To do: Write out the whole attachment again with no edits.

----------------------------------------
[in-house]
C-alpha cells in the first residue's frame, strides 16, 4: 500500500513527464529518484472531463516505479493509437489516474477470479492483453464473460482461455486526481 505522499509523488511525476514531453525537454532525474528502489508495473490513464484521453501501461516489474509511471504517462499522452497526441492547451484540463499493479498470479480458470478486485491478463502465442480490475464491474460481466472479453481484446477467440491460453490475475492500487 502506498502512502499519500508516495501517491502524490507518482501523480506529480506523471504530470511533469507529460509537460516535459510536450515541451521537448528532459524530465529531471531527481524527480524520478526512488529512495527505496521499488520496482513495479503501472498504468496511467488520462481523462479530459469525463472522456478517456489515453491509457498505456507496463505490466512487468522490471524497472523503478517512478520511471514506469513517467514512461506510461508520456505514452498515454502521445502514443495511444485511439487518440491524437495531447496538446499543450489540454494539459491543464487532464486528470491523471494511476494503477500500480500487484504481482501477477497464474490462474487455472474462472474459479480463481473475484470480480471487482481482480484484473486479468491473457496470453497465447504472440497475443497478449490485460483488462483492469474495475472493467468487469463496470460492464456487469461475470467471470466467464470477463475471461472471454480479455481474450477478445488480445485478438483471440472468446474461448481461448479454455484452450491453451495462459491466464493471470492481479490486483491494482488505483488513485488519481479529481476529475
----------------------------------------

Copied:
[in-house]
C-alpha cells in the first residue's frame, strides 16, 4: 500500500513527464529518484472531463516505479493509437489516474477470479492483453464473460482461455486526481 505522499509523488511525476514531453525537454532525474528502489508495473490513464484521453501501461516489474509511471504517462499522452497526441492547451484540463499493479498470479480458470478486485491478463502465442480490475464491474460481466472479453481484446477467440491460453490475475492500487 502506498502512502499519500508516495501517491502524490507518482501523480506529480506523471504530470511533469507529460509537460516535459510536450515541451521537448528532459524530465529531471531527481524527480524520478526512488529512495527505496521499488520496482513495479503501472498504468496511467488520462481523462479530459469525463472522456478517456489515453491509457498505456507496463505490466512487468522490471524497472523503478517512478520511471514506469513517467514512461506510461508520456505514452498515454502521445502514443495511444485511439487518440491524437495531447496538446499543450489540454494539459491543464487532464486528470491523471494511476494503477500500480500487484504481482501477477497464474490462474487455472474462472474459479480463481473475484470480480471487482481482480484484473486479468491473457496470453497465447504472440497475443497478449490485460483488462483492469474495475472493467468487469463496470460492464456487469461475470467471470466467464470477463475471461472471454480479455481474450477478445488480445485478438483471440472468446474461448481461448479454455484452450491453451495462459491466464493471470492481479490486483491494482488505483488513485488519481479529481476529475